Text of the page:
Recommendation #2: Employers should develop and implement confined space entry programs at all jobsites where workers are exposed to confined space hazards.
Discussion: There was no confined space entry program in effect at the jobsite at the time of the incident. If a confined space entry program had been implemented, the incident and resulting fatalities may not have occurred. Such a program should include:
- evaluation to determine whether entry is necessary or whether the task can be performed from the outside
- issuance of a confined space entry permit by the employer
- posting of confined space entry warning signs
- testing the air quality in the confined space when entry is necessary to ensure:- oxygen levels of at least 19.5%
– flammable range of less than 10% of the LEL (lower explosive limit)
– absence of toxic air contaminants
- training of workers and supervisors in the selection and use of:- respiratory equipment
– environmental test equipment
– rescue equipment
– protective clothing
- training of employees in safe work procedures in and around confined spaces
- training of employees in confined space rescue procedures
- conducting regular safety meetings to discuss confined space safetyavailability and use of proper ventilation equipment
monitoring of the air quality when ventilation equipment is in use.
Recommendation #3: Employers should evaluate the alternative job procedures used in the instance of equipment malfunctions to ensure that the alternative procedures do not increase employees’ risk of injury.
Discussion: In this incident, the normal procedure of piping fluid from the wellbore to the fracturing tank through the blow-back tank was not used due to a suspected leak in the blow-back tank. Use of the blow-back tank allows gases to vent from the fracturing fluid and provides more time for sudsing of the fluid to settle, thereby reducing the amount of froth on the surface of the fluid in the fracturing tank. Bypassing the blow-back tank may have increased the amount of froth inside the fracturing tank, making it difficult for the victims to obtain an accurate depth measurement while remaining outside the tank and thereby providing them reason for entry into the tank.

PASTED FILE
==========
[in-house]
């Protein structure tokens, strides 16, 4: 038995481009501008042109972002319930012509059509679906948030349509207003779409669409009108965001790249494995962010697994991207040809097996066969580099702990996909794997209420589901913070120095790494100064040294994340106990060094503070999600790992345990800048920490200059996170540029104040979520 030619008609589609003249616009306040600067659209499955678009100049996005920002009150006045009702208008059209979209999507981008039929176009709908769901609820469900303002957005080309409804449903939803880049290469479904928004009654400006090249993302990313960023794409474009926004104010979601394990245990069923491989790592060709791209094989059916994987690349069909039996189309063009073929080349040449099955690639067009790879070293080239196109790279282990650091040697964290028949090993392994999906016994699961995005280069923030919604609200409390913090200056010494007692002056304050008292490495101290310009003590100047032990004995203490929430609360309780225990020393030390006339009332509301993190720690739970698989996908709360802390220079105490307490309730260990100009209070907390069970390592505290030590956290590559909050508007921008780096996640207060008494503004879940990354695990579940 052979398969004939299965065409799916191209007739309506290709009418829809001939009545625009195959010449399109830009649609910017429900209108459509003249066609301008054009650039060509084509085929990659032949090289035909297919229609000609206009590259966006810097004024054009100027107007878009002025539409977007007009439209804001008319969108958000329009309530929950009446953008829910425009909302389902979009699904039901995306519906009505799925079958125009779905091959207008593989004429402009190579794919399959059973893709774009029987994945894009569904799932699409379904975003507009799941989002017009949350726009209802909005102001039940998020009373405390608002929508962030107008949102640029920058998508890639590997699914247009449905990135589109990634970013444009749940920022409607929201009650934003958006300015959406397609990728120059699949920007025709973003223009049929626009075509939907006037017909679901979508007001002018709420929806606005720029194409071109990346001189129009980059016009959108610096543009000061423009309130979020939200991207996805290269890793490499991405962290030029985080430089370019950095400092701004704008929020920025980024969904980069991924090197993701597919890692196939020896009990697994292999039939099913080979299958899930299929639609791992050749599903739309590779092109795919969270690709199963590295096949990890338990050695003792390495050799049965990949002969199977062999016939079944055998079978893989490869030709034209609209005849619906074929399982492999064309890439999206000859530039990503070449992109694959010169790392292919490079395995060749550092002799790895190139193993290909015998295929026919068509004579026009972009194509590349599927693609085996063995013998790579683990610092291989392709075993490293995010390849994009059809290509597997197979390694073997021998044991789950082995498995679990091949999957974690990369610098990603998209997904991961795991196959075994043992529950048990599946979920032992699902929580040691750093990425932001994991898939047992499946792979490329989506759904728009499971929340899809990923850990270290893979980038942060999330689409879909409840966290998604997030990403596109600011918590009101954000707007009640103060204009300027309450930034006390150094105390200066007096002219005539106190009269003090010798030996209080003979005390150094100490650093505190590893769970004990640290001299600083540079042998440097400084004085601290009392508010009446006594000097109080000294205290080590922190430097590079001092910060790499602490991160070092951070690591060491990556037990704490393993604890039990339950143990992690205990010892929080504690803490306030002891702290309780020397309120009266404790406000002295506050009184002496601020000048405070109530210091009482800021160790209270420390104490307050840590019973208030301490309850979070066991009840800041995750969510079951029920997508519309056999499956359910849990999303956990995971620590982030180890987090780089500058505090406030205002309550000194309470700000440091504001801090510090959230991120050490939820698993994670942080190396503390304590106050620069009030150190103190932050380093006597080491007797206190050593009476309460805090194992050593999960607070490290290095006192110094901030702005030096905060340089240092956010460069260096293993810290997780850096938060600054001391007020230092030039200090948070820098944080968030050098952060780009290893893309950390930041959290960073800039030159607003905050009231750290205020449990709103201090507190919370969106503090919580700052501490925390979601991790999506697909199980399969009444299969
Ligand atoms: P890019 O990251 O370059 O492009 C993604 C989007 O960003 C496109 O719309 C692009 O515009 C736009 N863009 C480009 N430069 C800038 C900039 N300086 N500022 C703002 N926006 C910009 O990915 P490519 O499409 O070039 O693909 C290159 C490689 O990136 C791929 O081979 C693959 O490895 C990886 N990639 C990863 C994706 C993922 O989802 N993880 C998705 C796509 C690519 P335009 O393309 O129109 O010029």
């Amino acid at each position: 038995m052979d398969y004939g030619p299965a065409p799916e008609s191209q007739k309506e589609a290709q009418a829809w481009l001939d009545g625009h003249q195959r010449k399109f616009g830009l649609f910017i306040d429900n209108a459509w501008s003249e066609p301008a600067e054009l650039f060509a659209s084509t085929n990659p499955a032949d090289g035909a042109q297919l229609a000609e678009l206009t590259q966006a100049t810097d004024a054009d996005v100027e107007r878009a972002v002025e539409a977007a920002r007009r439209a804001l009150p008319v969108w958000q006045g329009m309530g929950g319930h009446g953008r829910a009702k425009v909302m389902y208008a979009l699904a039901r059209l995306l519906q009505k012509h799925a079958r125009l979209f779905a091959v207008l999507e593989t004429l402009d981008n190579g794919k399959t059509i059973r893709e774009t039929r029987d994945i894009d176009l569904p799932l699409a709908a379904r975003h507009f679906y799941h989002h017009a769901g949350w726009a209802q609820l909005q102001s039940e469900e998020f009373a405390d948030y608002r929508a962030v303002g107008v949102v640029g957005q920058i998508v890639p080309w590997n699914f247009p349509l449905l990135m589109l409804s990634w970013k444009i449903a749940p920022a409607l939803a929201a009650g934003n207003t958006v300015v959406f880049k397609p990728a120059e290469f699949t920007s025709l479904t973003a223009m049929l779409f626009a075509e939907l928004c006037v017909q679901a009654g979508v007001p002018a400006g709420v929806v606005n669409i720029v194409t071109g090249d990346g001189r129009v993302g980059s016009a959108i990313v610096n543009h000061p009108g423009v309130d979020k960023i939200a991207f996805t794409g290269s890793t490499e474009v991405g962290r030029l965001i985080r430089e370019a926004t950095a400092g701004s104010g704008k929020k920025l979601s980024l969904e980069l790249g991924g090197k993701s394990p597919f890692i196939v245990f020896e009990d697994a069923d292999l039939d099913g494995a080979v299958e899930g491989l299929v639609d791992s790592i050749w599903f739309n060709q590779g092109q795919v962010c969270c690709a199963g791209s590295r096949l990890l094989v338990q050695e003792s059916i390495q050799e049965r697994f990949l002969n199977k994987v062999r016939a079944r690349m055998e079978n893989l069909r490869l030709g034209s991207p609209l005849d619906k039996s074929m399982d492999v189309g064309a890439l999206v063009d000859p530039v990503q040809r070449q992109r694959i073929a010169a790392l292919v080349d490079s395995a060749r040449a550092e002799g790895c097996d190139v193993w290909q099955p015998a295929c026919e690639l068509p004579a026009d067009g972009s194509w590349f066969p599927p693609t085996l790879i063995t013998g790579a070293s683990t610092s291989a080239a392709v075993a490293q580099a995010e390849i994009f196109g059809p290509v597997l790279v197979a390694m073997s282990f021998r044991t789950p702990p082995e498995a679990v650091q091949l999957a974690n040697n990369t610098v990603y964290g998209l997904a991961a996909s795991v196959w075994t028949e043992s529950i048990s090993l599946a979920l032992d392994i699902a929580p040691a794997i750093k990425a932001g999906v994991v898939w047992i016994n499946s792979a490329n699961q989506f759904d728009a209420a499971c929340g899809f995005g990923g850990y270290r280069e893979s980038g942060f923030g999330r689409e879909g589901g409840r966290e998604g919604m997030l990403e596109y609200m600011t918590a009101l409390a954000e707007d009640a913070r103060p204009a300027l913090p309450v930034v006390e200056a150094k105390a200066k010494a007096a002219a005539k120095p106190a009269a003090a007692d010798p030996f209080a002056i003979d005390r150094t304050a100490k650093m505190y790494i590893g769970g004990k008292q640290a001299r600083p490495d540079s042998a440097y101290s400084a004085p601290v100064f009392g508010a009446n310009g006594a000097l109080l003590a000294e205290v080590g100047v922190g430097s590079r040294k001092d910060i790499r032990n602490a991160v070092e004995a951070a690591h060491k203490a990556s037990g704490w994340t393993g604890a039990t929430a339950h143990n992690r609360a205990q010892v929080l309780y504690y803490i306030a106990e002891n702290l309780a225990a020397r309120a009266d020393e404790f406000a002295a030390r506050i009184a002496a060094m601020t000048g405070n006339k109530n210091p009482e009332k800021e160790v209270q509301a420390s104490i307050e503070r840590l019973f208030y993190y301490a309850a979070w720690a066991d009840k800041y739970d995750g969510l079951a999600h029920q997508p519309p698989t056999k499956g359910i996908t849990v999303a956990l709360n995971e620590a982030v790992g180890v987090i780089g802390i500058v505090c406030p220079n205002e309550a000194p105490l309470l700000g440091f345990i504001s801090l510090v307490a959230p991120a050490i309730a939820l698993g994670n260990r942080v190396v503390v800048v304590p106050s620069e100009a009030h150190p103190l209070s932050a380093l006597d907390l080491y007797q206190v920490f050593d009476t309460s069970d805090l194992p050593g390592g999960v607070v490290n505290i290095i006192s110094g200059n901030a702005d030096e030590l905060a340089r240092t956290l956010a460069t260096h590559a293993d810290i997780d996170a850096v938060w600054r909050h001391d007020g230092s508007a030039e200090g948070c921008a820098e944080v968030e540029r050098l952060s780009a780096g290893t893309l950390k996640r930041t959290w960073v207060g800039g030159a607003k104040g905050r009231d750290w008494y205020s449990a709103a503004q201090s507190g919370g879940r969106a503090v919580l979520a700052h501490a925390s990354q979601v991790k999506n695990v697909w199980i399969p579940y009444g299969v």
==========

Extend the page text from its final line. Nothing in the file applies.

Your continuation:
Recommendation #4: Manufacturers and owners of fracturing tanks, as well as operators of gas wells, should devise improved methods of monitoring the fluid volumes returning from the wellbore during the “flow-back” phase of hydraulic fracturing operations.
Discussion: The tank involved in the incident was equipped with a level indicator consisting of a float within the tank attached by an arm to a shaft running parallel to the side of the tank. This shaft exited the end of the tank where a pointer was attached. A scale, graduated in barrels and gallons, was painted on the end of the tank such that movement of the float inside the tank translated into movement of the pointer across the scale, yielding a volume measurement. According to employer and storage field representatives interviewed during the investigation, the precision of this measuring arrangement was not sufficient to monitor the fracturing operation and it was therefore necessary to perform the measurement manually with a steel tape measure used as a dipstick. Consideration should be given to improving the accuracy of the measurement system by either refining the scale of the indicator, providing a site glass on the side of the tank, or providing an in-line flow measurement device such as a turbine-type flowmeter, or an orifice meter in the tank inlet.
NIOSH . Criteria for a recommended standard: working in confined spaces. Cincinnati, OH: U.S. Department of Health and Human Services. Public Health Service. Centers for Disease Control, National Institute for Occupational Safety and Health. DHHS (NIOSH) Publication No. 80-106.